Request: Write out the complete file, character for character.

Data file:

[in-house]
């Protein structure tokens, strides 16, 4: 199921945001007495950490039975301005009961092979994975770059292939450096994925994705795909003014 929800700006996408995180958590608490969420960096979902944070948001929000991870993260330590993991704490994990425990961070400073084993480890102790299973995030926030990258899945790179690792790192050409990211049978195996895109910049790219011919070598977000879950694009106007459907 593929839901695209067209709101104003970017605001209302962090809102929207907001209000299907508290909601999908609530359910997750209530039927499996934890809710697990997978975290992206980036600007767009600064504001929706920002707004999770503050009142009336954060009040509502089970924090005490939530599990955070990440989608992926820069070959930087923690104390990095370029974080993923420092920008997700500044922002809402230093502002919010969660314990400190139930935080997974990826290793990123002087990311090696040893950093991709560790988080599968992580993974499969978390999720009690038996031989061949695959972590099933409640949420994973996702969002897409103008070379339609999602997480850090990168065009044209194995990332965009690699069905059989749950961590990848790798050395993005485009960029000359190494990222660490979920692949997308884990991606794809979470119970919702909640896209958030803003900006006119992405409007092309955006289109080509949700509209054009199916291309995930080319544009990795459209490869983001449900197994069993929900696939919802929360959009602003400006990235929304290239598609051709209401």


[in-house]
């Protein structure tokens, strides 16, 4: 199921945001007495950490039975301005009961092979994975770059292939450096994925994705795909003014 929800700006996408995180958590608490969420960096979902944070948001929000991870993260330590993991704490994990425990961070400073084993480890102790299973995030926030990258899945790179690792790192050409990211049978195996895109910049790219011919070598977000879950694009106007459907 593929839901695209067209709101104003970017605001209302962090809102929207907001209000299907508290909601999908609530359910997750209530039927499996934890809710697990997978975290992206980036600007767009600064504001929706920002707004999770503050009142009336954060009040509502089970924090005490939530599990955070990440989608992926820069070959930087923690104390990095370029974080993923420092920008997700500044922002809402230093502002919010969660314990400190139930935080997974990826290793990123002087990311090696040893950093991709560790988080599968992580993974499969978390999720009690038996031989061949695959972590099933409640949420994973996702969002897409103008070379339609999602997480850090990168065009044209194995990332965009690699069905059989749950961590990848790798050395993005485009960029000359190494990222660490979920692949997308884990991606794809979470119970919702909640896209958030803003900006006119992405409007092309955006289109080509949700509209054009199916291309995930080319544009990795459209490869983001449900197994069993929900696939919802929360959009602003400006990235929304290239598609051709209401």